In 1978, the late British nurse and embryologist Jean Purdy, along with physiologist Robert Edwards and gynecologist Patrick Steptoe, became the first in the world to achieve in vitro fertilization, an artificial procedure where a sperm makes contact with an egg, outside the womb. This first successful attempt at IVF lead to the birth of Louise Brown, the first human to ever be conceived by artificial reproduction.
Being the first person to recognize and describe a blastocyst, Purdy developed many processes that became pertinent to understanding and undergoing IVF treatments. Hence, about 370 total infants were successfully conceived using artificial reproduction under Purdy’s tenure. Since then, roughly 8 million total babies were conceived with the procedure as of 2018, benefiting numerous infertile and LGBT+ families alike.
And yet, when Purdy’s colleagues were awarded an honorary plaque in Kershaw’s Cottage Hospital, the hospital where Louise Brown was born, Purdy’s name was absent.
The plaque’s official words read: “Human in vitro fertilization followed by the world’s first successful pregnancy, was performed in this hospital by Mr. Patrick Steptoe, Dr. Robert Edwards and their supporting staff in November 1977.”
Only until recently when letters from Dr. Edwards were recovered, did they reveal the Oldham Area Health Authority ignored the contributions and accomplishments of Purdy, even after multiple requests to credit her on the plaque. “Jean Purdy traveled to Oldham with me for 10 years and contributed as much as I did to the project,” Edwards wrote in one of his letters to the council, 39 years ago. “Indeed, I regard her as an equal contributor to Patrick Steptoe and myself.”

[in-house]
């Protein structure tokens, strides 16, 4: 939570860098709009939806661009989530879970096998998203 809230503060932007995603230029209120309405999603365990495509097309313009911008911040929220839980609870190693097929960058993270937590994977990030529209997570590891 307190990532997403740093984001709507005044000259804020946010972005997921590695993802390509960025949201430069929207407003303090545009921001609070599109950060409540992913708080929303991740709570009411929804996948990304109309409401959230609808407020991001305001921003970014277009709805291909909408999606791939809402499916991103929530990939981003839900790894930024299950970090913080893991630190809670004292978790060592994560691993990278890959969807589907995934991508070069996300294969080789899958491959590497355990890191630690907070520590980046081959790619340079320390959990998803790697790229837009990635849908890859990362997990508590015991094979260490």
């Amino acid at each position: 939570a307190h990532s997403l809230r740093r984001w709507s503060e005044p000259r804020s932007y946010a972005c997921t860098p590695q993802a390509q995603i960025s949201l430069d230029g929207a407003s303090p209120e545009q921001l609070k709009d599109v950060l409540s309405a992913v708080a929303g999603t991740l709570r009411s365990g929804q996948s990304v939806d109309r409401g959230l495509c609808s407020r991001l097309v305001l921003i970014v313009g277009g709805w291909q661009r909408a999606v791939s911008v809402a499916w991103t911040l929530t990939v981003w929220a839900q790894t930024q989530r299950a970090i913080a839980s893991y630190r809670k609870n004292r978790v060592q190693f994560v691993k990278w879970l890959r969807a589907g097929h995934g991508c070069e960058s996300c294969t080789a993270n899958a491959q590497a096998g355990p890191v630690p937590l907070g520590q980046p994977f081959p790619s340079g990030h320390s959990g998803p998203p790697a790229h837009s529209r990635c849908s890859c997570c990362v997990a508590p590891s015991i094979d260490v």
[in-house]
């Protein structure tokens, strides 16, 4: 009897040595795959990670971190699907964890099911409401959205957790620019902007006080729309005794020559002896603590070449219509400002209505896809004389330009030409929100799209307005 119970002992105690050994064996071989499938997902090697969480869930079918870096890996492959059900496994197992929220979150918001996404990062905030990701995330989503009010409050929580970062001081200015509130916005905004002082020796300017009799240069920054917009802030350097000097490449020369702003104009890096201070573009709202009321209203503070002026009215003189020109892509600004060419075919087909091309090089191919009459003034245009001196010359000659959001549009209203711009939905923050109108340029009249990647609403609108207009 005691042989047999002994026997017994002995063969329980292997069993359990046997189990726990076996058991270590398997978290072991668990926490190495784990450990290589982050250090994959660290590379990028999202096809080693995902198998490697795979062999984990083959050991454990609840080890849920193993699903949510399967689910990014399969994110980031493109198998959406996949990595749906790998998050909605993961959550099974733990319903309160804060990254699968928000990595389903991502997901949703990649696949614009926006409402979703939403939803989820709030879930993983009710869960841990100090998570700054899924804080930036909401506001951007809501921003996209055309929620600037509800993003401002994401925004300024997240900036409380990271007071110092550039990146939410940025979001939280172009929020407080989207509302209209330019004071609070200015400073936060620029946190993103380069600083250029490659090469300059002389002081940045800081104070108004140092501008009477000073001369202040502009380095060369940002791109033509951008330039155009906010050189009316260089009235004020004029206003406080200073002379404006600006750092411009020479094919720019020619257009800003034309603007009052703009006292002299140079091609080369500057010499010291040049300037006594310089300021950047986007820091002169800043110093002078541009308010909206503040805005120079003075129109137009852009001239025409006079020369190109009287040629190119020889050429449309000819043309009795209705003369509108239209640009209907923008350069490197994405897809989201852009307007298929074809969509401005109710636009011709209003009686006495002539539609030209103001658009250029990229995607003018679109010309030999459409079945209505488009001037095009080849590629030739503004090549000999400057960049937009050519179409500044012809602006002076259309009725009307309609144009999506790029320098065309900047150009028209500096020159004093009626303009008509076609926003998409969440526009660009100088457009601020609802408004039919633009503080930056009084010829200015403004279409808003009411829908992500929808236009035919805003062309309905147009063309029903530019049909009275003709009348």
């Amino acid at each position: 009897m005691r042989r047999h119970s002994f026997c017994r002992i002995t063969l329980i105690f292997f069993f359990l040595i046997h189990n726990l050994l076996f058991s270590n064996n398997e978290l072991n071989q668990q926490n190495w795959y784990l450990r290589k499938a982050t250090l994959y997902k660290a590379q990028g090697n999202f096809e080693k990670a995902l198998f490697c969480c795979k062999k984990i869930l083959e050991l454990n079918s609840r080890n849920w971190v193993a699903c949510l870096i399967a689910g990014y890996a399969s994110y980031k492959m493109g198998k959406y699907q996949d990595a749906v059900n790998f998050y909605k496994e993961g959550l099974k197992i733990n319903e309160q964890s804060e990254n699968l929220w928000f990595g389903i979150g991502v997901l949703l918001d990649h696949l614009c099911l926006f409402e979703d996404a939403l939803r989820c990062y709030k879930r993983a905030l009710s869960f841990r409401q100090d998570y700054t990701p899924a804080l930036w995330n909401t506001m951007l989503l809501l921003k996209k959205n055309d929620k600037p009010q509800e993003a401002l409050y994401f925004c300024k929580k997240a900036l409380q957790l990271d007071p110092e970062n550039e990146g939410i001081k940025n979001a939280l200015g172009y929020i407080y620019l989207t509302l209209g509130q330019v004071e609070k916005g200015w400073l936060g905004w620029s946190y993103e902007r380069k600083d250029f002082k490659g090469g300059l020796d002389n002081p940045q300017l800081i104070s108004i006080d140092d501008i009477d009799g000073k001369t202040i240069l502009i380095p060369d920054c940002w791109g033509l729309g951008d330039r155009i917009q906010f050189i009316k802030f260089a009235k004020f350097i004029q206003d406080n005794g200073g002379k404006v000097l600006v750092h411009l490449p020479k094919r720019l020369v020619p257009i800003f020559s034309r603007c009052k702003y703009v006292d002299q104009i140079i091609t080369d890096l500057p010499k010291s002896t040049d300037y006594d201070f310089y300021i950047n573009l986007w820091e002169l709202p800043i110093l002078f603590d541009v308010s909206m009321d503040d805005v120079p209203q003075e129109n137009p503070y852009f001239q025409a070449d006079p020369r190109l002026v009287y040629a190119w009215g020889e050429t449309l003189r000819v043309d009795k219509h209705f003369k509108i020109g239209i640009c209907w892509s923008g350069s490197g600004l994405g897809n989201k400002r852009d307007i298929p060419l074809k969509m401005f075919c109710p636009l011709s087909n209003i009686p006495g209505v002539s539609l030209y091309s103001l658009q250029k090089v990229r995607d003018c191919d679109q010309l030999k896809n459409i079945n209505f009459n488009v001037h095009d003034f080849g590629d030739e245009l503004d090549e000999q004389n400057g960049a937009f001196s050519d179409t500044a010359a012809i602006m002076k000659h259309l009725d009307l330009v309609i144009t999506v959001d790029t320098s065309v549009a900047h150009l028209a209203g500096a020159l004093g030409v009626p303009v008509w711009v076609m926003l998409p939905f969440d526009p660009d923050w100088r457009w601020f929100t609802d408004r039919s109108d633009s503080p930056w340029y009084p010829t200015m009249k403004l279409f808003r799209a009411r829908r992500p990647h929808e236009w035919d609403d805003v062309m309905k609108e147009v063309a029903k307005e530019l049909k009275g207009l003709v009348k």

So then why was Jean Purdy not credited on the plaque?
A definite reason wasn’t given by Oldham’s health council, but the answer is simple: classic misogyny. In the 70s, around the time Purdy was developing IVF with Edwards and Steptoe, women in the workplace were constantly undermined for their work, especially in fields like STEM. Nurses weren’t deemed as important as their male colleagues, many of whom were doctors or scientists. But even if a woman was a doctor or a scientist, and in this case, Purdy was, their contributions were significantly undercut.
This wasn’t the first time an important female figure was ignored while they were paving the way with scientific discoveries. Another British scientist, Rosalind Franklin, took an X-ray diffraction image that revealed DNA’s double helix structure. Maurice Wilkins, a colleague at her lab, mistook her for being an assistant as he communicated with scientists James Watson and Francis Crick, helping them piece together the structure of DNA. Later, after she passed, Watson, Crick, and Wilkins earned the 1962 Nobel Prize in physiology or medicine, snubbing Franklin of her crucial discovery.
Thus, Purdy’s snub serves as a stark reminder that while in pursuit of greatness and success, it’s imperative to honor the women that have continuously pushed the boundaries for humanity, leading us to greater knowledge every day. Applaud the discoveries they find, they inventions they build, and the art they create.
Image: National Geographic